The aim of the present paper is to provide a basis for an in-depth discussion of the European Commission’s initiative for a ‘European Pillar of Social Rights’ by briefly examining its context. The content of the Commission’s Communication is reviewed and followed by a more detailed analysis of the rights listed in the Annex of the Communication.
This 2017 edition of Benchmarking working Europe focuses on the question 'overcoming cleavages across the EU?'. It analyses in four chapters and with the help of 58 visual graphs latest trends and outcomes of European policies in the areas of macro-economics, wages and collective bargaining, labour markets and, last but not least, social dialogue and workers' participation.
This policy brief discusses the implications for labour and trade unions of new forms of work that are organised via distributed digital networks using the internet.
The 17th edition of Social policy in the European Union: state of play reports on recent EU and national social policymaking, with contributions from leading scholars pointing to a ‘crisis’, the best word to characterize 2015.
This guide is the result of a project looking at the long-term prospects for making better and strategic decisions on occupational safety and health (OSH) in the European Union. The publication presents four potential scenarios (‘wellbeing’, ‘self-reliance’, ‘productivity’ and ‘protection’) for the future of OSH in the European Union.
This book develops a new approach for estimating the way in which labour costs reflect cost competitiveness.
On Friday 28 April, the international trade union movement will be holding its annual Commemoration Day for Dead and Injured Workers. This year, the International Trade Union Confederation (ITUC) will denounce the impact of discrimination on workers’ health and safety.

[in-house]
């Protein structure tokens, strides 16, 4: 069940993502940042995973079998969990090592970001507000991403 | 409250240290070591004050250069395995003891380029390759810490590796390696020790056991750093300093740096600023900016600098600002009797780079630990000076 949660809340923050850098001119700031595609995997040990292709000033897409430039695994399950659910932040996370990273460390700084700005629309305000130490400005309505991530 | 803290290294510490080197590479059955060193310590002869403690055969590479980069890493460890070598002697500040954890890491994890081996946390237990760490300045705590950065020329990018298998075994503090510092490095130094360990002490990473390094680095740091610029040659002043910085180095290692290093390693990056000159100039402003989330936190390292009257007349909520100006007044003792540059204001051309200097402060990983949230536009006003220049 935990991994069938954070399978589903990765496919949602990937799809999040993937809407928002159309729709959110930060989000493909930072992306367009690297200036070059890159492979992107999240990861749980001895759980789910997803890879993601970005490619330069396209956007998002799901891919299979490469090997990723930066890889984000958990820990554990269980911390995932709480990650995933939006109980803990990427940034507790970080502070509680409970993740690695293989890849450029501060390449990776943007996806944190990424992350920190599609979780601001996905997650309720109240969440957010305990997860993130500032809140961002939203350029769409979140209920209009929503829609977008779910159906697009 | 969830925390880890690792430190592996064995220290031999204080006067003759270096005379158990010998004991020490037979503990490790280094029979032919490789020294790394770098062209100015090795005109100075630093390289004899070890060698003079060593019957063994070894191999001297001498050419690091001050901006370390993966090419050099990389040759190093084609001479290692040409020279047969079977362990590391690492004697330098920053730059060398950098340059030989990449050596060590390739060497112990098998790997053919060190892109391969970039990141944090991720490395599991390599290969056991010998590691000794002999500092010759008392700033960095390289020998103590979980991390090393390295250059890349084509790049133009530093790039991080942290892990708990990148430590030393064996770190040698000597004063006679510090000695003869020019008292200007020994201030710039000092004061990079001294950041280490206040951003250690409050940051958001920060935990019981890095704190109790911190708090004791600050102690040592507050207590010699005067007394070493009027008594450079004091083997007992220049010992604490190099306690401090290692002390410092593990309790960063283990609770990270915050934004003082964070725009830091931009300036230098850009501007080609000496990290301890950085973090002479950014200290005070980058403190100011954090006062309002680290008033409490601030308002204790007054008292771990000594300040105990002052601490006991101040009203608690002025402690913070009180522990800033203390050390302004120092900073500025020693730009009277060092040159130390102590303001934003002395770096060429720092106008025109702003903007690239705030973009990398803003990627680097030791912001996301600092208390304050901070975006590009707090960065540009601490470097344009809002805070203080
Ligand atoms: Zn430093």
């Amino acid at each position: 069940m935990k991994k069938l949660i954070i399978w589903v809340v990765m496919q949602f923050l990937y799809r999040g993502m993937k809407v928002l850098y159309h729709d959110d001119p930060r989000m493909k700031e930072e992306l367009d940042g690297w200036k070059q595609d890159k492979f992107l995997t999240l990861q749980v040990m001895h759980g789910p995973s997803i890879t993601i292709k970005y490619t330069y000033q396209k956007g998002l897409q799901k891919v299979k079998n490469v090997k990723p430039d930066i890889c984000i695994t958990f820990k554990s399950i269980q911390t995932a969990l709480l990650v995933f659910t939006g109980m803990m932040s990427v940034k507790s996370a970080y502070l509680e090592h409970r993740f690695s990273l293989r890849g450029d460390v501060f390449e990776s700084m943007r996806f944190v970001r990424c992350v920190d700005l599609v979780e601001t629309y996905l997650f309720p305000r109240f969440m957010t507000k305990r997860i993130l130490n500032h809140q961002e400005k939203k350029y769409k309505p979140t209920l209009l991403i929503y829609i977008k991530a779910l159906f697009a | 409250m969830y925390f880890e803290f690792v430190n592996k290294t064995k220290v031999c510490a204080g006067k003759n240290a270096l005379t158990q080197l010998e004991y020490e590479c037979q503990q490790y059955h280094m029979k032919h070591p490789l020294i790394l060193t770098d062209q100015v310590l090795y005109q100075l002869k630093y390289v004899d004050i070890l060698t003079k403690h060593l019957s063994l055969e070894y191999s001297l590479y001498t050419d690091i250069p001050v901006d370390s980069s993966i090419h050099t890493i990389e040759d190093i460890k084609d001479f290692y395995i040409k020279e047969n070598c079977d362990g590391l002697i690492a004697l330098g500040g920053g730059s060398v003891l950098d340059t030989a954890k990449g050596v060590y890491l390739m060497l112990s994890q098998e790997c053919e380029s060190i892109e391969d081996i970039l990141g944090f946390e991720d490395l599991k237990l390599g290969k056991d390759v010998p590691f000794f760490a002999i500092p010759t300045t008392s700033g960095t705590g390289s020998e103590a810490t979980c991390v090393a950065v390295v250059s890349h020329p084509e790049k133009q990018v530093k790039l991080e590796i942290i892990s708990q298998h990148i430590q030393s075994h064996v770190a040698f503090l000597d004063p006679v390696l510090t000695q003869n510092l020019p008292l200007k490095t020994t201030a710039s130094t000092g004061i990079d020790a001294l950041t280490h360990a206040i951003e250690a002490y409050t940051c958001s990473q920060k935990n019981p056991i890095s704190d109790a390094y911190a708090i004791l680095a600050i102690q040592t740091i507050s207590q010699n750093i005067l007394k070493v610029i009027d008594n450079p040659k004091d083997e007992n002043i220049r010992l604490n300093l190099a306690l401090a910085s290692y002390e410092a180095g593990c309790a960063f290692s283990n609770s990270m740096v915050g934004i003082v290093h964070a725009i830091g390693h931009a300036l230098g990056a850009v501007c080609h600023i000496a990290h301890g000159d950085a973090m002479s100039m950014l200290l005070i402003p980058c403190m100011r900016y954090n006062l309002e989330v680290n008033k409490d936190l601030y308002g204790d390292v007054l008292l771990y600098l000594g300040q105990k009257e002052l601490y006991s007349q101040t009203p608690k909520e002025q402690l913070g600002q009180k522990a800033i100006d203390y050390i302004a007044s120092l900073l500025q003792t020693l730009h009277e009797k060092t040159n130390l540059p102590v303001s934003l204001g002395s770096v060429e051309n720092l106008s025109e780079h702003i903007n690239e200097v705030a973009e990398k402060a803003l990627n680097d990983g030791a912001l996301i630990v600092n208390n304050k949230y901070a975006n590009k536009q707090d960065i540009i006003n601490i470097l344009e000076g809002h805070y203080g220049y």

On 26 April 2017 the European Commission will finally issue its long-awaited proposal on the European Pillar of Social Rights (EPSR). The EPSR will be accompanied by an impressive number of social initiatives.
Economists Philippe Askenazy and Christine Erhel believe that the measures introduced to increase flexibility in the labour market are not unconnected with the drop in labour productivity recorded since 2008 in the OECD countries, and specifically in the major European economies.
In the framework of the recent events in Hungary concerning the Central European University (CEU), the ETUI has written a letter of solidarity with the CES addressed to the university’s President and Rector Michael lgnatieff.
Between 2003 and 2015, the number of flexible workers in the Netherlands increased from 2.1 million to 3.2 million, making it the country with the sixth highest percentage of flexible workers, behind Poland, Greece, Spain, Portugal and Italy.
Here are the most important developments at European and member state level from the March issue of the Collective Bargaining newsletter:
On 16 February 2017, the International Labour Organization (ILO) and the European Foundation for the Improvement of Living and Working Conditions (Eurofound) published a joint report on the benefits and drawbacks of teleworking. Entitled ‘Working anytime, anywhere: The effects on the world of work’, it reviews the impact on workers’ health of digital technologies used from home for work purposes in 15 countries, including 10 EU Member States.
4 May 2017
ITUH, Bd du Roi Albert II, 5; 1210 Brussels, 7th floor ETUI meeting room
17 May - 19 May 2017
UNISON Centre, 130 Euston Road, London NW1 2AY
The European Trade Union Institute is the independent research and training centre of the European Trade Union Confederation (ETUC) which itself affiliates European trade unions into a single European umbrella organisation. The ETUI places its expertise – acquired in particular in the context of its links with universities, academic and expert networks – in the service of workers’ interests at European level and of the strengthening of the social dimension of the European Union. Read more